The Sliding Filament Theory Flashcards Preview

A&P I Muscular System Review > The Sliding Filament Theory > Flashcards

Flashcards in The Sliding Filament Theory Deck (12)
Loading flashcards...
1

What happens to the length of the sarcomeres in the contraction

shown above?

The sarcomere shortens as a result of the contraction shown in

the picture.

2

Have the thin and thick filaments shortened because of the

contraction?

Thin (actin) and thick (myosin) filaments have NOT shortened

3

What has happened to the I band?

The I band shortens.

4

What has happened to the H zone?

The H zone disappears (because the actin filaments slide toward

the center of the sarcomere).

5

What has happened to the A band?

There is no change in the appearance of the A band

6

Explain the change or lack of change in the A band

The A band does not change because the myosin filament does not

slide (to the left or right) or shorten during the contraction.

(The sliding of the actin filaments is what causes the sarcomere

to shorten, the I band to shorten, and the H zone to disappear.)

7

Which filament slides toward the center of the sarcomere

during this contraction?

The actin filaments (on the left and right sides of the

sarcomere) slide toward the center of the sarcomere in the

contraction shown.

8

What causes this sliding to occur?

Myosin is responsible for the sliding of the actin filaments.

Myosin heads attach to the actin “beads” and swing, pulling the

actin filaments.

9

Notice that in this contraction the sliding of filaments causes the

sarcomeres to shorten, which shortens the muscle. (For example,

when standing, muscles on top of the thigh shorten to lift your foot

off the ground). What is the more specific name of this contraction?

The general name of this contraction--when sliding of the actin

filaments occurs---is the isotonic contraction. However, the

more specific name for a contraction where sliding of filaments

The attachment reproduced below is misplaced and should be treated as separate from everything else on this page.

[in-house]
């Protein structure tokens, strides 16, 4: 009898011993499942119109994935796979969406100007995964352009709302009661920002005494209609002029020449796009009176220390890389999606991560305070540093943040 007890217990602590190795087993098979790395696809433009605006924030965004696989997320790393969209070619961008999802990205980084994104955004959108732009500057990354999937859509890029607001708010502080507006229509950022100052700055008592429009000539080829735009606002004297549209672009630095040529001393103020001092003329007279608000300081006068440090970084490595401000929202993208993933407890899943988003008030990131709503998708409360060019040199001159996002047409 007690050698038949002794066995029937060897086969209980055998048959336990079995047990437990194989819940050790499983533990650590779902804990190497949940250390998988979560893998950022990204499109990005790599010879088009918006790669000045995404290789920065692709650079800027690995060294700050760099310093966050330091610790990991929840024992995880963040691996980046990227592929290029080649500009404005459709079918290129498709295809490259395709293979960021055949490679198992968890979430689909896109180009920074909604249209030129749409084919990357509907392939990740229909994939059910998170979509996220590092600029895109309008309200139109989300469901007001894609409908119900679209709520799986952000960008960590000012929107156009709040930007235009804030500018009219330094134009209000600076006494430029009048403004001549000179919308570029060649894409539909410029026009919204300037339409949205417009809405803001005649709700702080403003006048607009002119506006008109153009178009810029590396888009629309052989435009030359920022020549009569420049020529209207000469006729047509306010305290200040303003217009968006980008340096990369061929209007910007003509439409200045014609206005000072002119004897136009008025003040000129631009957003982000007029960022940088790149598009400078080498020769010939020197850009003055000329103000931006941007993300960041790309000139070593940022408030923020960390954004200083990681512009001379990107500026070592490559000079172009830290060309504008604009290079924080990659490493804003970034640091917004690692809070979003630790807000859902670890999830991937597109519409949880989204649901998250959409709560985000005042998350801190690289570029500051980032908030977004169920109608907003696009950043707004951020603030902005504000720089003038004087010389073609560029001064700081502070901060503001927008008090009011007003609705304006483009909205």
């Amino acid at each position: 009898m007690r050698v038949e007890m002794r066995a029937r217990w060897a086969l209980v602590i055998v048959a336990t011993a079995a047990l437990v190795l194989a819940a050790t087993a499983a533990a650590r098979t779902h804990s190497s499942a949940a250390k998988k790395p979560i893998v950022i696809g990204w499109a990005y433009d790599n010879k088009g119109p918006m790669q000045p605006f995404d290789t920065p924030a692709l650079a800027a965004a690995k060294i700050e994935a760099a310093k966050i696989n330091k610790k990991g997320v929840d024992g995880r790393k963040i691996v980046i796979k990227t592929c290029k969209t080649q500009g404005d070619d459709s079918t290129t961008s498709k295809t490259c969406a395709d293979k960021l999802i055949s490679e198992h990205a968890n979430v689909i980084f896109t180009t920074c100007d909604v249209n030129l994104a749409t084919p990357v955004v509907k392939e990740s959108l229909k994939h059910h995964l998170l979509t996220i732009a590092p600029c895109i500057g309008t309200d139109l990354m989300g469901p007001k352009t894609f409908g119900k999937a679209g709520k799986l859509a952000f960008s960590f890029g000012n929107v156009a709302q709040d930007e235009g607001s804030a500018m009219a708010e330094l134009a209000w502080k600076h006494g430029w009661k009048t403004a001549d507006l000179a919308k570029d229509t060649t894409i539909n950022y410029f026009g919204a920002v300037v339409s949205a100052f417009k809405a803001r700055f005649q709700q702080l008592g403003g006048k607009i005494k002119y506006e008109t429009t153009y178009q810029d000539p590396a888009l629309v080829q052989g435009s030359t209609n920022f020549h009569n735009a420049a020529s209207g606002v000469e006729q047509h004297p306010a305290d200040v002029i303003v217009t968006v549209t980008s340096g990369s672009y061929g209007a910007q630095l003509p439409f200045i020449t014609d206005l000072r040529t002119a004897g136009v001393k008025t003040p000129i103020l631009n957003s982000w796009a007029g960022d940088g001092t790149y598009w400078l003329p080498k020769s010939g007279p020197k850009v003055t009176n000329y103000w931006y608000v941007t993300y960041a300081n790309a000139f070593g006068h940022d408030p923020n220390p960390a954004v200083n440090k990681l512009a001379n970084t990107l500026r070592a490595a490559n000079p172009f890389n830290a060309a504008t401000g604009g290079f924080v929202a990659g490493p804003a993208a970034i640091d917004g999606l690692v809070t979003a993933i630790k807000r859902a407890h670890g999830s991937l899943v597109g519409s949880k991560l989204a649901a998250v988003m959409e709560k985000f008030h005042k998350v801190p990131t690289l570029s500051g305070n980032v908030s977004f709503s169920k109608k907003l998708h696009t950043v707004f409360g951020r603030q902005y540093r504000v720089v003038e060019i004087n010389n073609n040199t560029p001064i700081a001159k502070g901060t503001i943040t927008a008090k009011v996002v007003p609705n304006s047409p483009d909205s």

causes the sarcomeres to shorten, is the concentric contraction.

10

The sliding of filaments can also cause the sarcomeres to lengthen,

which lengthens the muscle. (For example, muscles on top of the thigh

lengthen when you put your foot back on the ground.) What is the

more specific name of this contraction?

An isotonic contraction where the sarcomeres lengthen is called

an eccentric contraction. (The actin filaments are sliding AWAY from

the center of the sarcomere instead of toward it).

11

The sliding of filaments inside the sarcomere does NOT occur in all

types of contractions. What is the contraction called if there is no

sliding of actin at all?

A contraction where sliding does not occur is called an isometric

contraction. Isometric means “Same Length” since the sarcomere

doesn’t shorten (or lengthen) in this contraction

12

In this second type of contraction, where no sliding occurs, what

DOES happen during the contraction?

The myosin heads still attach to actin, which creates tension (a

tightness or tauntness) in the muscle. For this reason an

isometric contraction is also known as a Muscle Tone contraction.

(tone= tension) There is no swinging of the myosin heads or

sliding of actin, just the attachment of myosin to actin. See

#57 for more on Muscle Tone.